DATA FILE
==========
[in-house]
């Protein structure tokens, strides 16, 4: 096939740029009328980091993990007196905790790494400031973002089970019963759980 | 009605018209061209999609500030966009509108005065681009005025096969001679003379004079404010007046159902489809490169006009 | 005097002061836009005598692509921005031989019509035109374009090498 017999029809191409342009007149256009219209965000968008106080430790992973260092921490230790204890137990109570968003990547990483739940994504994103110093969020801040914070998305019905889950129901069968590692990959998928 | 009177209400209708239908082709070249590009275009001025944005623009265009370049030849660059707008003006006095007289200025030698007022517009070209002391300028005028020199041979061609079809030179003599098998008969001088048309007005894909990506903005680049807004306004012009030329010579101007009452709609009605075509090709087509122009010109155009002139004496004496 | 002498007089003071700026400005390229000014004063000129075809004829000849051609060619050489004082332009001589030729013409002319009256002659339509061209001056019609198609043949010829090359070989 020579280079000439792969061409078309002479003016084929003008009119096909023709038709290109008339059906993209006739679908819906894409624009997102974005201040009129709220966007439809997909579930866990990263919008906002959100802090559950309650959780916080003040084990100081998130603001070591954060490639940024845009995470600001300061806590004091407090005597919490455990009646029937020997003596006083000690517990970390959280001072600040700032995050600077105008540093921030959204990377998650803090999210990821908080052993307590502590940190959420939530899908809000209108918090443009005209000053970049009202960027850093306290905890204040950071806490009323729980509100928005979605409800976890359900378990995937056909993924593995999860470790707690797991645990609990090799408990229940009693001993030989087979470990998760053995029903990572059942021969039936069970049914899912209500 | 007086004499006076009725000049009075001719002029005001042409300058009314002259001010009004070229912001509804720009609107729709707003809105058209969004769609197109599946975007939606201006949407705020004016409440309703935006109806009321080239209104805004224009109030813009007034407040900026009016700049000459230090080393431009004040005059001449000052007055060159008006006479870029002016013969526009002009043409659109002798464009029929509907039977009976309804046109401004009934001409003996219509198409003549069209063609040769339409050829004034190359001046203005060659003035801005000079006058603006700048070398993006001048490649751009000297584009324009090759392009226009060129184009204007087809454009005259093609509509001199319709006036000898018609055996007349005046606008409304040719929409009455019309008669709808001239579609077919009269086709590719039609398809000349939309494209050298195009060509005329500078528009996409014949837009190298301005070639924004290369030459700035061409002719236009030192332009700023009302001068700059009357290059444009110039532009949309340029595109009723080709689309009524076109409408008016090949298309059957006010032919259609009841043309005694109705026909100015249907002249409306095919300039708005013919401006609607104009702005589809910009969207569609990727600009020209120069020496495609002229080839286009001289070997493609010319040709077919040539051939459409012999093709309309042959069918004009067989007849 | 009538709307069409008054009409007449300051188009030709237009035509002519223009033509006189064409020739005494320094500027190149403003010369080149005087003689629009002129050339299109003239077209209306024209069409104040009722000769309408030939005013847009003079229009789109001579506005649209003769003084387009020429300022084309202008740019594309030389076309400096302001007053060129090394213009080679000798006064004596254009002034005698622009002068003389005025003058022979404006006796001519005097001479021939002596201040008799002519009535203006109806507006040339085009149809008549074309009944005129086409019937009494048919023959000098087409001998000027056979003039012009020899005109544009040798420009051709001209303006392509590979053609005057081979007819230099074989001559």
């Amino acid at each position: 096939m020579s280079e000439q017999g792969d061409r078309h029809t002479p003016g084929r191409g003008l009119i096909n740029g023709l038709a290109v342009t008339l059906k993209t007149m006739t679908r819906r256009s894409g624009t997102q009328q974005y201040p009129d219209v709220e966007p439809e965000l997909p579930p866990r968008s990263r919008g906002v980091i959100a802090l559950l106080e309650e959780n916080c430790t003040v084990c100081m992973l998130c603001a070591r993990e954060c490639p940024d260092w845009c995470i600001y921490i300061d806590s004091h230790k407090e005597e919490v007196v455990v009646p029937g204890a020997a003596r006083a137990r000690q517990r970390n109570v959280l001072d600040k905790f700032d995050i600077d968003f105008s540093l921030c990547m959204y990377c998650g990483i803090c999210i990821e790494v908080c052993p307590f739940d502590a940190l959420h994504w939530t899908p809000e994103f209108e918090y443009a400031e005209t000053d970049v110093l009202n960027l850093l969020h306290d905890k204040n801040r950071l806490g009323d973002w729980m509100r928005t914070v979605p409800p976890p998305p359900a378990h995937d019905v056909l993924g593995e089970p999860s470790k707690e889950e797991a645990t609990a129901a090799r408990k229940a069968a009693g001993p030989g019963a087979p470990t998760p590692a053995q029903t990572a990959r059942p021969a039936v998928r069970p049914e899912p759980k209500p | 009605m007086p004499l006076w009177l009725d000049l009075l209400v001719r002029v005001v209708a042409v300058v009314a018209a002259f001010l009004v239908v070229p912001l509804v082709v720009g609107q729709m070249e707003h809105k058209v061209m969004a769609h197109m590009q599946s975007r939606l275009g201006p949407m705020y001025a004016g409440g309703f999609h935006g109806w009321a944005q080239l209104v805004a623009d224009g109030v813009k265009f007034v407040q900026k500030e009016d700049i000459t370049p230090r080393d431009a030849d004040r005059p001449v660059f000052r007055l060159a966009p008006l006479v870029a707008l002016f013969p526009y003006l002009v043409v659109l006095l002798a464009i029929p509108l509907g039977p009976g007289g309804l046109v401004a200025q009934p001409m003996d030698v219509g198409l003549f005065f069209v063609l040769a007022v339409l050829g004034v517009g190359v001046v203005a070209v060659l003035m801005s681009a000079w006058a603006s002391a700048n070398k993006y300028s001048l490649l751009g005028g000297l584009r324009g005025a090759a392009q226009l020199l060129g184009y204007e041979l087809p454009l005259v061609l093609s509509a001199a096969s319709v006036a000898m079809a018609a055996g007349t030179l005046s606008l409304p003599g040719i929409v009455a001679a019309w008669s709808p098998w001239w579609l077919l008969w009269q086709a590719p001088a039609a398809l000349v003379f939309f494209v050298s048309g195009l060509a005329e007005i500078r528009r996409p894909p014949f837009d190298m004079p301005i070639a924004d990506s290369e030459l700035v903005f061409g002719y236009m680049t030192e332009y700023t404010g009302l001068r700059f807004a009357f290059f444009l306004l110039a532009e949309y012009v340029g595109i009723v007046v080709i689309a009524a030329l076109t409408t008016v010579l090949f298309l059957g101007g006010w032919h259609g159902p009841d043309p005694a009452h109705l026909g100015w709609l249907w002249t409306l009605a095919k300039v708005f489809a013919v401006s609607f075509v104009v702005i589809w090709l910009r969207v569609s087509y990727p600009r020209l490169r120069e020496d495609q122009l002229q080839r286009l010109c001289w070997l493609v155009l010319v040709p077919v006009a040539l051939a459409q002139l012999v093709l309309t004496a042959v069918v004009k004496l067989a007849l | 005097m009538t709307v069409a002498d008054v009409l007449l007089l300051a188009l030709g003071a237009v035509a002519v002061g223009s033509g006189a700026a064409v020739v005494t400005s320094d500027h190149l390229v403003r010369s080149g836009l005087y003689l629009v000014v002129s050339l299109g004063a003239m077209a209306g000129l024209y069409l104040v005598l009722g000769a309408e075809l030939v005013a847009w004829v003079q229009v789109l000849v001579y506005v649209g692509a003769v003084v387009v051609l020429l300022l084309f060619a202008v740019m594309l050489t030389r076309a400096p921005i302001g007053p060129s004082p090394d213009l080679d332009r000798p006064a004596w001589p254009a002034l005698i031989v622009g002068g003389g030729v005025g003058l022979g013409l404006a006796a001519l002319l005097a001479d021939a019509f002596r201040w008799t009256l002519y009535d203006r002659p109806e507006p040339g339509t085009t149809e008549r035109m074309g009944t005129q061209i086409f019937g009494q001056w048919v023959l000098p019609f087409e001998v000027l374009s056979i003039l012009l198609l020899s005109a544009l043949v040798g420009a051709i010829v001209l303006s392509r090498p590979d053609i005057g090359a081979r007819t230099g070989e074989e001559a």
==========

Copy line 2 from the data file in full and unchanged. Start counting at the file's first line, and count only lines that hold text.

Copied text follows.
């Protein structure tokens, strides 16, 4: 096939740029009328980091993990007196905790790494400031973002089970019963759980 | 009605018209061209999609500030966009509108005065681009005025096969001679003379004079404010007046159902489809490169006009 | 005097002061836009005598692509921005031989019509035109374009090498 017999029809191409342009007149256009219209965000968008106080430790992973260092921490230790204890137990109570968003990547990483739940994504994103110093969020801040914070998305019905889950129901069968590692990959998928 | 009177209400209708239908082709070249590009275009001025944005623009265009370049030849660059707008003006006095007289200025030698007022517009070209002391300028005028020199041979061609079809030179003599098998008969001088048309007005894909990506903005680049807004306004012009030329010579101007009452709609009605075509090709087509122009010109155009002139004496004496 | 002498007089003071700026400005390229000014004063000129075809004829000849051609060619050489004082332009001589030729013409002319009256002659339509061209001056019609198609043949010829090359070989 020579280079000439792969061409078309002479003016084929003008009119096909023709038709290109008339059906993209006739679908819906894409624009997102974005201040009129709220966007439809997909579930866990990263919008906002959100802090559950309650959780916080003040084990100081998130603001070591954060490639940024845009995470600001300061806590004091407090005597919490455990009646029937020997003596006083000690517990970390959280001072600040700032995050600077105008540093921030959204990377998650803090999210990821908080052993307590502590940190959420939530899908809000209108918090443009005209000053970049009202960027850093306290905890204040950071806490009323729980509100928005979605409800976890359900378990995937056909993924593995999860470790707690797991645990609990090799408990229940009693001993030989087979470990998760053995029903990572059942021969039936069970049914899912209500 | 007086004499006076009725000049009075001719002029005001042409300058009314002259001010009004070229912001509804720009609107729709707003809105058209969004769609197109599946975007939606201006949407705020004016409440309703935006109806009321080239209104805004224009109030813009007034407040900026009016700049000459230090080393431009004040005059001449000052007055060159008006006479870029002016013969526009002009043409659109002798464009029929509907039977009976309804046109401004009934001409003996219509198409003549069209063609040769339409050829004034190359001046203005060659003035801005000079006058603006700048070398993006001048490649751009000297584009324009090759392009226009060129184009204007087809454009005259093609509509001199319709006036000898018609055996007349005046606008409304040719929409009455019309008669709808001239579609077919009269086709590719039609398809000349939309494209050298195009060509005329500078528009996409014949837009190298301005070639924004290369030459700035061409002719236009030192332009700023009302001068700059009357290059444009110039532009949309340029595109009723080709689309009524076109409408008016090949298309059957006010032919259609009841043309005694109705026909100015249907002249409306095919300039708005013919401006609607104009702005589809910009969207569609990727600009020209120069020496495609002229080839286009001289070997493609010319040709077919040539051939459409012999093709309309042959069918004009067989007849 | 009538709307069409008054009409007449300051188009030709237009035509002519223009033509006189064409020739005494320094500027190149403003010369080149005087003689629009002129050339299109003239077209209306024209069409104040009722000769309408030939005013847009003079229009789109001579506005649209003769003084387009020429300022084309202008740019594309030389076309400096302001007053060129090394213009080679000798006064004596254009002034005698622009002068003389005025003058022979404006006796001519005097001479021939002596201040008799002519009535203006109806507006040339085009149809008549074309009944005129086409019937009494048919023959000098087409001998000027056979003039012009020899005109544009040798420009051709001209303006392509590979053609005057081979007819230099074989001559």